On October 30, the Yangon regional government launched the Yangon Public Bus Company offering a new Bus Rapid Transit service, with shares in the new company being sold to the public starting on Monday, although crony companies have already snapped up most of the equity.
Dr Maung Aung, an adviser to the Ministry of Commerce, was appointed the chairman of the company. Yangon Region Chief Minister U Myint Swe, Yangon Mayor U Hla Myint and the Yangon regional government transportation minister, U Aung Khin, are patrons of the company.
U Myint Swe said in a speech at the launch that as well as being the first public transport company, YPBC would also be the first in Yangon to use new vehicles. He encouraged investment in the company, which will sell 60 percent of its shares to the public. But it’s unlikely many members of the public will have an opportunity to buy shares in the Yangon Public Bus Co.
Selling to the public?
Of Yangon Public Bus Company’s paid up capital of K25 billion (about US$19.5 million), the Yangon government will invest K10 billion. Another K15 billion will be raised from the sale of shares to the public. However, K10 billion of the K15 billion in shares to be sold to “the public” has already been snapped up by five prominent companies: Capital, Shwe Taung, Shwe Than Lwin, Zeya & Associates and Fishing & Marine 2000 Products.
By the time the public was able to bid for the remaining shares on November 2, 66 percent had already been acquired by well-connected companies.
Of the YPBC’s nine board directors, four are from the government and there is one each from the five companies. Dr Maung Aung said the four government directors are classified as Class A and are responsible for policy. The five private sector board members are Class B directors, responsible for policy implementation and management. There is no board member to represent the interests of ordinary private shareholders.
“If they call it a public company, then the company should really be owned by the public,” said Daw Nyo Nyo Thin, an independent Yangon Region MP who is seeking election to the Pyithu Hluttaw in Yangon’s Bahan Township.
“If they are just benefitting a few people who are close with the government, there will be a negative impact on most of the public,” she told Frontier.
More traffic jams?
Research by JICA found that unless the government invests an estimated $10 billion in upgrading Yangon’s roads, the city’s swelling fleet of vehicles will be averaging speeds of less than five miles an hour (eight kilometres an hour) by 2035. Serious traffic congestion had already resulted in an average speed of about 18 mph (30 km/h), the research found.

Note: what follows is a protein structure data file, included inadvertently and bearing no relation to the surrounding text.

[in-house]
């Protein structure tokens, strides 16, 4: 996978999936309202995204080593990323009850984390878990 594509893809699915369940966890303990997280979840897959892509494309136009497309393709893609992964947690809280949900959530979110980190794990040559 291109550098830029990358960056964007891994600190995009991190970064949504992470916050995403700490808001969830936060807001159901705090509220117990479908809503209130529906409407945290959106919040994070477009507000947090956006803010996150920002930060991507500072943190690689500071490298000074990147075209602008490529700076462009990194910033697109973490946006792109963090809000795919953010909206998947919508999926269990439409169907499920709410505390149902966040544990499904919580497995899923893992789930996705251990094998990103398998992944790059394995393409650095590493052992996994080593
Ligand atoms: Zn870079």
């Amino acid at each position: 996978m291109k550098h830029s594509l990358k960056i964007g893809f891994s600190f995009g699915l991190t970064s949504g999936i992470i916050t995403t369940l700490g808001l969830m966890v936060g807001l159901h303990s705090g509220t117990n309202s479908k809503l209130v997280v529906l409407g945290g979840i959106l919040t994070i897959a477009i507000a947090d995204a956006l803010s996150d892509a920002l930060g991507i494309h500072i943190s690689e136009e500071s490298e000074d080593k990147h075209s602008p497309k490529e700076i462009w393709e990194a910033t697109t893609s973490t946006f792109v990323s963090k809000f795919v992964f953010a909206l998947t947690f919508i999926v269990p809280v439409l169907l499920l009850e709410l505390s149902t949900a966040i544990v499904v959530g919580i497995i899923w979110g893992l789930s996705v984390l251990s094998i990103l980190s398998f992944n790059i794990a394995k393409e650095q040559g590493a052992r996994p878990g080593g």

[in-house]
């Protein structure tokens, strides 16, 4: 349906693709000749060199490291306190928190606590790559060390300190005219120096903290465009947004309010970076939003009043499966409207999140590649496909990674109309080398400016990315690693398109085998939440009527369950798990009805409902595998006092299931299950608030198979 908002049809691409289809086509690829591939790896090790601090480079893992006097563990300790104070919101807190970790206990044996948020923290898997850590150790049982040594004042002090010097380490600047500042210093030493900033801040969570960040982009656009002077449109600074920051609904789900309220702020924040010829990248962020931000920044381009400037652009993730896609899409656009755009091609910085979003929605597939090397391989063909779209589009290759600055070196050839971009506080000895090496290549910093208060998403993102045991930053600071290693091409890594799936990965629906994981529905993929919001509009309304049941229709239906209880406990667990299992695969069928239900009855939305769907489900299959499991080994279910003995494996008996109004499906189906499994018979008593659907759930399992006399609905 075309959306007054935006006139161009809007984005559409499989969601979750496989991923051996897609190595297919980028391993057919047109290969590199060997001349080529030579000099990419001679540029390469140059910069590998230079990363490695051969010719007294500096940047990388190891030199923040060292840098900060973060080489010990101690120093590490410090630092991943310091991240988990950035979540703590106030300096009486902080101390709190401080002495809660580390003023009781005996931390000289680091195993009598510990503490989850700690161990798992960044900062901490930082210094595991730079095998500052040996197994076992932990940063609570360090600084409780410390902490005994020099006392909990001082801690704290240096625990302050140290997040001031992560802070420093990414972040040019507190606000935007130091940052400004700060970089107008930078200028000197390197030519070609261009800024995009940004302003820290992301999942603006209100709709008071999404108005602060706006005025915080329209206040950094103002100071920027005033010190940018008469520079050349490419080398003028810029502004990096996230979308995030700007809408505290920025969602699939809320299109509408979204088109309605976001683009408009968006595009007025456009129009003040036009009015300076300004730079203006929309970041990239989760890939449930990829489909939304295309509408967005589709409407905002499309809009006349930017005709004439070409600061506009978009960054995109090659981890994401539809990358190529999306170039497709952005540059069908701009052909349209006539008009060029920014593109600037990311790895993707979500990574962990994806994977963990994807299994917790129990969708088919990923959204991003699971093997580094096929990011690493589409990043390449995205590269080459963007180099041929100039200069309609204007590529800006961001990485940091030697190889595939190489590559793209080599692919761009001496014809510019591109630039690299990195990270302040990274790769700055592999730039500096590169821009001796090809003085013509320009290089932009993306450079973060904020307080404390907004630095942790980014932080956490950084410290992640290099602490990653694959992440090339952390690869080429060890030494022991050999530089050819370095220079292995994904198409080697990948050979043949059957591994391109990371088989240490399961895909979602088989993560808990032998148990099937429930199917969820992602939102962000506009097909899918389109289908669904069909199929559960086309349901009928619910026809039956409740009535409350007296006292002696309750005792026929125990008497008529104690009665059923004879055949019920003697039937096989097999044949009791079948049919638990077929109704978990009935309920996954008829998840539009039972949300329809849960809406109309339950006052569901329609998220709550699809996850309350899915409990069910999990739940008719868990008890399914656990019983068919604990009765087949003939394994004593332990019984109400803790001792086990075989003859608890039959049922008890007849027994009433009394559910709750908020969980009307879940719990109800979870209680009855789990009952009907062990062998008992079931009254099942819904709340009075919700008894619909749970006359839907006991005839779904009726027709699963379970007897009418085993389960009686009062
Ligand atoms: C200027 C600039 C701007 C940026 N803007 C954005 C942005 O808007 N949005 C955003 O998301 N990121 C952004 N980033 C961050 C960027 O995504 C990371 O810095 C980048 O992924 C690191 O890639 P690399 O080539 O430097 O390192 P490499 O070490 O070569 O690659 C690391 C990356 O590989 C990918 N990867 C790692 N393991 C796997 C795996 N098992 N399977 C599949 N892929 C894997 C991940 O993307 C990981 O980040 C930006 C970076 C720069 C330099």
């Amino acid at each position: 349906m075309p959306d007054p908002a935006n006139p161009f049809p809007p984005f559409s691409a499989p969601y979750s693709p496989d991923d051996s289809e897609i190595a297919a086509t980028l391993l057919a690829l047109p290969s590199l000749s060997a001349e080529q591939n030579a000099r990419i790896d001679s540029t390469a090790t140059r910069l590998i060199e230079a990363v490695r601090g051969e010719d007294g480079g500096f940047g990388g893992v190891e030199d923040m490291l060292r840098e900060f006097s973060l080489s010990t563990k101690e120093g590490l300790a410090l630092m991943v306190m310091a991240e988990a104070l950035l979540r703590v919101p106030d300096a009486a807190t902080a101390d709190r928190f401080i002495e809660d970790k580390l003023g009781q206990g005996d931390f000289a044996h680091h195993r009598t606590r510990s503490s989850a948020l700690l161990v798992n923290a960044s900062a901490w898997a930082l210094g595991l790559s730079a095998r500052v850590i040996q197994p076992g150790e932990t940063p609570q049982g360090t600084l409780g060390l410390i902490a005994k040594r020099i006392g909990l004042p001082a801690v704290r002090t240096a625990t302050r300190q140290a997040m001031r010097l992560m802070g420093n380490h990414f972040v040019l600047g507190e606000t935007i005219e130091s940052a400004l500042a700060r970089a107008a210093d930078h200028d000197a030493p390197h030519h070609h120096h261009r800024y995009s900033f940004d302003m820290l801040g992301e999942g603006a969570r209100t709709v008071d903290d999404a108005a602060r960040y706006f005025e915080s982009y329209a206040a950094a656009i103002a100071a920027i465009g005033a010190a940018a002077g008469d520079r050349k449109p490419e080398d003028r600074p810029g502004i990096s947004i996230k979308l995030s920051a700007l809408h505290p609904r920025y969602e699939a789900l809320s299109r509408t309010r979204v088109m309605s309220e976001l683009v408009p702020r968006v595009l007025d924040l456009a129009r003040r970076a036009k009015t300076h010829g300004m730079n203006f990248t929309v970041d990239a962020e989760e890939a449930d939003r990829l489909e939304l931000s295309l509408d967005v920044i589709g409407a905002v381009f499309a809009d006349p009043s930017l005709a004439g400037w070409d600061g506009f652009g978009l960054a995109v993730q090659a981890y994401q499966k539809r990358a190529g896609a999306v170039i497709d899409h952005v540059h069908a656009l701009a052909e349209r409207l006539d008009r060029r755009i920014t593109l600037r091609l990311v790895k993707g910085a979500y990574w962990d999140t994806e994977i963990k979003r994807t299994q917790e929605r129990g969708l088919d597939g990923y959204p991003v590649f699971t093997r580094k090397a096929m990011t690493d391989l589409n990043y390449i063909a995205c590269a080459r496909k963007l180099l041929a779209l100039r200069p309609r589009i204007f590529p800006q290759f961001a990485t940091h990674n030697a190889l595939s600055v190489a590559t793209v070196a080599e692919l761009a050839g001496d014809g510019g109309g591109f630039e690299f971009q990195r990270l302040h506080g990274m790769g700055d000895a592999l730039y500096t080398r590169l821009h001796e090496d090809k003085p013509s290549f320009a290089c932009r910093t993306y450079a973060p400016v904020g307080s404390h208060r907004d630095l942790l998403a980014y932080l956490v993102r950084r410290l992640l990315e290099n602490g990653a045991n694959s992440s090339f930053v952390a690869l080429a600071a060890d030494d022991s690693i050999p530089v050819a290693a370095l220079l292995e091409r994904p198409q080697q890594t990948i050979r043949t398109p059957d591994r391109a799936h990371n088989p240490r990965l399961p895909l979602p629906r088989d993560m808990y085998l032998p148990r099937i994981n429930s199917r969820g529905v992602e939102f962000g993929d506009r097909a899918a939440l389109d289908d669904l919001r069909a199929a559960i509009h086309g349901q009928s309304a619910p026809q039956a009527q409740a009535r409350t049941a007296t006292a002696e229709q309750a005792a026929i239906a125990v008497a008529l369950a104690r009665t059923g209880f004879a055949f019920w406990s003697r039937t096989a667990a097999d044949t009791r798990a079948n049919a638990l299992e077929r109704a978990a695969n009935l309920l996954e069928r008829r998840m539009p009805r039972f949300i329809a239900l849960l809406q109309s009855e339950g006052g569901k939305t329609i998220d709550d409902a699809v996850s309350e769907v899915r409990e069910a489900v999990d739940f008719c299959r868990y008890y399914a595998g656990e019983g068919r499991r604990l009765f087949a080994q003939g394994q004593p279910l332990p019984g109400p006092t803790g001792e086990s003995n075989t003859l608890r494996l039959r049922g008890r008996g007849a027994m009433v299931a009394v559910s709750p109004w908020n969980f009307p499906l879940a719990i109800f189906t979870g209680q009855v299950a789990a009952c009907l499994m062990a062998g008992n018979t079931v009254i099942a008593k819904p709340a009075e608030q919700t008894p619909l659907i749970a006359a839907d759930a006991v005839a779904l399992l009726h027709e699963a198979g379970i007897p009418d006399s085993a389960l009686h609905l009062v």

The Yangon government has said it will enforce the exclusive use of right-hand lanes for the rapid bus transit service. Private bus owner U Aung Myint predicts that there will be conflicts when the rapid transit service starts because bus companies are already using the right-hand lane.
Dr Maung Aung acknowledged that the YPBC’s fleet would probably be blocked by other buses but said the rapid transit service would be faster because its vehicles would not stop at every stop. The new service will stop at one third of the existing stops, thus speeding up the journey for passengers, he said.
As well as the possibility of conflicts over bus lanes, U Aung Myint, who owns three buses, said he was concerned that private bus owners would not receive fair treatment in the event of a dispute with YPBC.
“I worry about if we have dispute with BRT, they would get the favour of authorities because the bus line is joint-owned by government,” U Aung Myint said.
There is no regulator yet for this new bus line. The Transportation Act for Yangon Region has been enacted by the regional hluttaw, but until the bylaws are released, a regulatory body cannot be established. The management bodies of the city’s bus lines are private groups with a legal status similar to that of non-government organisations and cannot regulate new lines. There is no public entity to deal with any conflict that may occur.
When Frontier asked who will regulate the new service, Dr Maung Aung could not answer, and referred the question to members of the regional government. Chief Minister U Myint Swe and other ministers at the launch declined to comment.
In December, 65 buses for the BRT service are due to arrive in Yangon. They are scheduled to go into service in the first week of January and will ply routes on Pyay and Kabar Aye Pagoda roads, which serve about 700,000 passengers a day.
Observers have questioned the timing of YPBC’s launch days before the November 8 election, which is likely to be followed by a reshuffle of those in power.
“The regional government has taken advantage [of the situation] before they have to hand over power,” said Daw Nyo Nyo Thin.